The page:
Americans are battling a congruent foe as the U.S. fights the strongest COVID-19 surge since the beginning of the pandemic through Omicron: inflation. According to the U.S. Labor Department’s Wednesday report, the consumer price index rose 7% in December 2021 over Dec. 2020. It’s the fastest-paced inflation increase in almost four decades, and gas prices were up 49.6% over the average price of Dec. 2020.
“Inflation at 7% is no joke,” Seema Shah, Principal Global Investors’ chief strategist, tells Fox News Wednesday. Shah cites Dec. 2021’s rates as the highest annual CPI number since 1982; a rate “driven not by energy prices, but by just about everything else.”
Shah says this could, however, mark the peak for annual inflation. If it does, then Americans should expect to see inflation decreasing through 2022. But only if supply chain strains ease. Unfortunately, this is unlikely as Omicron continues to strangle the global economy.
Inflation peaking at 7% may be why energy prices are down 1.1% into January. But this decrease offers little hope when energy prices are still up 29.3% over Dec. 2020. And with the average U.S. gas price sitting at $3.301 (via AAA Gas Prices, Jan. 12), consumers are feeling immense strain regardless.
President Biden on Inflation: ‘We still have more work to do, with price increases still too high and squeezing family budgets’
As inflation continues to rise, President Biden is feeling the effects, too. Biden’s approval rating is at an all-time low as Americans struggle to navigate a wildly expensive daily life.
Biden would release his own Wed. statement following the CPI data release, citing a 0.5% decline in month-over-month inflation; a trend that continues from Nov. 2021. To the President, this signals a “meaningful reduction in headline inflation.” His hope is that food and gas prices continue to decrease after this “peak.”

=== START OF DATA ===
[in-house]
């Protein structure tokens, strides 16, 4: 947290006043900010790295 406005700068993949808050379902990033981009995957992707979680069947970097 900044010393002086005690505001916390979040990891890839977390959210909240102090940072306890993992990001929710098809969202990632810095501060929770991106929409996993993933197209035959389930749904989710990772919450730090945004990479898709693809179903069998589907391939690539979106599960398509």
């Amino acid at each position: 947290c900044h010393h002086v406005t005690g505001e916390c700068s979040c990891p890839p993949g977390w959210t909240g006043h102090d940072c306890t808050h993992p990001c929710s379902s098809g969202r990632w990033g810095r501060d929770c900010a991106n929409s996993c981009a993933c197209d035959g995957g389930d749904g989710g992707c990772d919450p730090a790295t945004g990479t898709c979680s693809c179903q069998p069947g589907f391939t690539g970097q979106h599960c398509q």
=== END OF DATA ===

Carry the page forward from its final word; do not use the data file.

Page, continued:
“At the same time, this report underscores that we still have more work to do, with price increases still too high and squeezing family budgets,” President Biden continues. “Inflation is a global challenge, appearing in virtually every developed nation as it emerges from the pandemic economic slump. America is fortunate that we have one of the fastest-growing economies.”
In turn, pressure is mounting on the Federal Reserve to combat record inflation. They may begin increasing interest rates before spring to combat price surges. This causes higher rates on consumer and business loans, thereby slowing the U.S. economy via spending cutbacks.
“The Federal Reserve will most likely raise interest rates earlier than anticipated to control inflation,” offers Dawit Kebede, the Credit Union National Association’s senior economist, Wednesday. “This is in addition to ending its support for the economy in the form of large asset purchases. This will raise the cost of borrowing for consumers and will reduce excess demand for goods.”